Racial and ethnic disparities in cancer caregiver burden and potential sociocultural mediators

Support Care Cancer. 2022 Nov;30(11):9625-9633. doi: 10.1007/s00520-022-07367-x. Epub 2022 Oct 3.

Abstract

Purpose: Black and Hispanic cancer patients experience many worse care quality and health outcomes than non-Hispanic White patients, yet less is known about disparities in caregiving responsibilities and burden among cancer caregivers.

Methods: We analyzed cross-sectional data from Cancer Care Outcomes Research and Surveillance consortium, a large multi-regional, population-based study of colorectal and lung cancer patients and their caregivers. Bivariate and multivariable regression models assessed differences by racial and ethnic groups in caregiving responsibilities and social/emotional, financial, and health burdens. Structural equation models estimated whether sociocultural resources (social support, caregiving preparedness, caregiver-patient communication) mediated racial and ethnic differences in caregiver burden.

Results: Compared with non-Hispanic White caregivers (N = 1,169), Black (N = 220) and Hispanic (N = 84) caregivers spent more time caregiving (18 vs. 26 vs. 26 h/week; P < 0.001), completed more tasks (6.8 vs. 7.6 vs. 8.7; P < 0.05), and reported greater financial burden (P = 0.02). Yet, compared to non-Hispanic Whites, Hispanic caregivers reported similar social/emotional and health burdens, while Black caregivers reported lower levels (P < 0.01). In adjusted models, disparities in financial burden disappeared, and Hispanic caregivers had less health burden than non-Hispanic White caregivers (P = 0.01). Social support and/or caregiving preparedness partially mediated the Black-White gap for all three types of burdens.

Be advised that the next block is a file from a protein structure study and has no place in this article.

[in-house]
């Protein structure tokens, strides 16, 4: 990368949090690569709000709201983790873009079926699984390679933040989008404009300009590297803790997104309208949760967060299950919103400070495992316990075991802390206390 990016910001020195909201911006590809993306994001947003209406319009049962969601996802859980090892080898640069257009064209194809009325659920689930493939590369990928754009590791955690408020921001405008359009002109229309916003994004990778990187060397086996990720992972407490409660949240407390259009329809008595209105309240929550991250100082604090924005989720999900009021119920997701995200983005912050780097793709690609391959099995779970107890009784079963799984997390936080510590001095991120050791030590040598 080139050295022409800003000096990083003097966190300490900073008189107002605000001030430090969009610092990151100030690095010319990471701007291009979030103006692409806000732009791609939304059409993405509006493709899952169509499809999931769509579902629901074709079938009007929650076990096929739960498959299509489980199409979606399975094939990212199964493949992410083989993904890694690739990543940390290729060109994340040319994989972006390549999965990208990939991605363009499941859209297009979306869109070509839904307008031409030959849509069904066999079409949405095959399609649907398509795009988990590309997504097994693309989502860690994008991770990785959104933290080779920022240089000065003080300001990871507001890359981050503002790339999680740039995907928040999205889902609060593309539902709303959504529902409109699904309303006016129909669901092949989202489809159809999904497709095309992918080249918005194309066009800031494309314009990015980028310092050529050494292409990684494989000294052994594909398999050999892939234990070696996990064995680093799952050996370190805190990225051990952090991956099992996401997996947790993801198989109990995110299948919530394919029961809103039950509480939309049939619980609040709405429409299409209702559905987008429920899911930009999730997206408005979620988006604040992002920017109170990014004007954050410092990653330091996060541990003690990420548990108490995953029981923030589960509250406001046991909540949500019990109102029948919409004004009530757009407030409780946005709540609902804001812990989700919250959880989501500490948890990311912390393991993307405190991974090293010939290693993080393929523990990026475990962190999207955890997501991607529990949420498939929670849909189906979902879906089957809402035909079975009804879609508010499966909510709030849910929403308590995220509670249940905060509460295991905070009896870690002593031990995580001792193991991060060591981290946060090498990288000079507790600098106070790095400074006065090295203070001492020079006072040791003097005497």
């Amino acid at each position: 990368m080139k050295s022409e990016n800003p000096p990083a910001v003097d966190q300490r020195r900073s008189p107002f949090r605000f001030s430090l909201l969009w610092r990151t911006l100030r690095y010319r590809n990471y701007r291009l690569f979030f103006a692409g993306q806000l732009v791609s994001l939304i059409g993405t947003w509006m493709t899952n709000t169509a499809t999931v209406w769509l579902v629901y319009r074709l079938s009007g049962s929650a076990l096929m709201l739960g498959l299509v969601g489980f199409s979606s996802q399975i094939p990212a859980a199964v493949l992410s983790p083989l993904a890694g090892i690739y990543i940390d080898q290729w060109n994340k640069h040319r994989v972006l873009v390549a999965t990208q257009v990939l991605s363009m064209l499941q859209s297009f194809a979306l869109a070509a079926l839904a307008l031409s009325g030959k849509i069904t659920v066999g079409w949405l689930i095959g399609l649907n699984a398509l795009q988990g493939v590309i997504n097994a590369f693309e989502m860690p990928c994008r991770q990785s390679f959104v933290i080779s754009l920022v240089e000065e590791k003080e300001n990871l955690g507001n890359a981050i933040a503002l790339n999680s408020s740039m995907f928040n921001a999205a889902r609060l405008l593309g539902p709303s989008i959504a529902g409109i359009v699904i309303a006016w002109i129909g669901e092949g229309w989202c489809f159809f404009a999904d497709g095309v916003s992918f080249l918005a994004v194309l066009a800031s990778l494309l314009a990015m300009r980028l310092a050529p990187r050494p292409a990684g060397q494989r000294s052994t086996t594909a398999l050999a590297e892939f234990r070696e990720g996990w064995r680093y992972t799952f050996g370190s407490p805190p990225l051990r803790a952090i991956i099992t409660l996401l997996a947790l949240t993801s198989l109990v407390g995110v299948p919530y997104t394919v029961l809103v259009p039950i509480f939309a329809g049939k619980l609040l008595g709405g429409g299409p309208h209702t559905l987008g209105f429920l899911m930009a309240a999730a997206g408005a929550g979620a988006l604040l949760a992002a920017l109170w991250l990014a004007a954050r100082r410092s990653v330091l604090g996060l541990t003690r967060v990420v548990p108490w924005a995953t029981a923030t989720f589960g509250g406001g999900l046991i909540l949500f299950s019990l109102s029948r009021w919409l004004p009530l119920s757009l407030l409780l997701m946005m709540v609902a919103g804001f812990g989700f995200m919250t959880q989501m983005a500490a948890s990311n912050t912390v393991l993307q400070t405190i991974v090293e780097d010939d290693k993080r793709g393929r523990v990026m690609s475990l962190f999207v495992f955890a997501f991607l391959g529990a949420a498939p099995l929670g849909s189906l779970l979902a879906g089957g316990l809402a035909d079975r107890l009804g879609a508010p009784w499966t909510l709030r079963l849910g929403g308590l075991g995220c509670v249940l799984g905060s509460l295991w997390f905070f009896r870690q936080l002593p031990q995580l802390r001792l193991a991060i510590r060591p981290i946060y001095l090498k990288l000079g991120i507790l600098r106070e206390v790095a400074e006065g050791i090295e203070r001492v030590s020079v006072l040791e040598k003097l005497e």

Conclusions: Black and Hispanic cancer caregivers perform more caregiving and report greater financial burden than non-Hispanic White caregivers, but experience lower or equivalent social/emotional and health burdens. Racial differences in caregivers' social support and caregiving preparedness levels partially explain Black-White burden differences. Research and policy should address Black and Hispanic caregivers' increased financial burden.

Keywords: Caregiving; Caregiving burden; Caregiving preparedness; Racial and ethnic disparities; Social support.

MeSH terms

  • Caregiver Burden
  • Caregivers / psychology
  • Cross-Sectional Studies
  • Ethnicity*
  • Humans
  • Neoplasms* / therapy
  • Racial Groups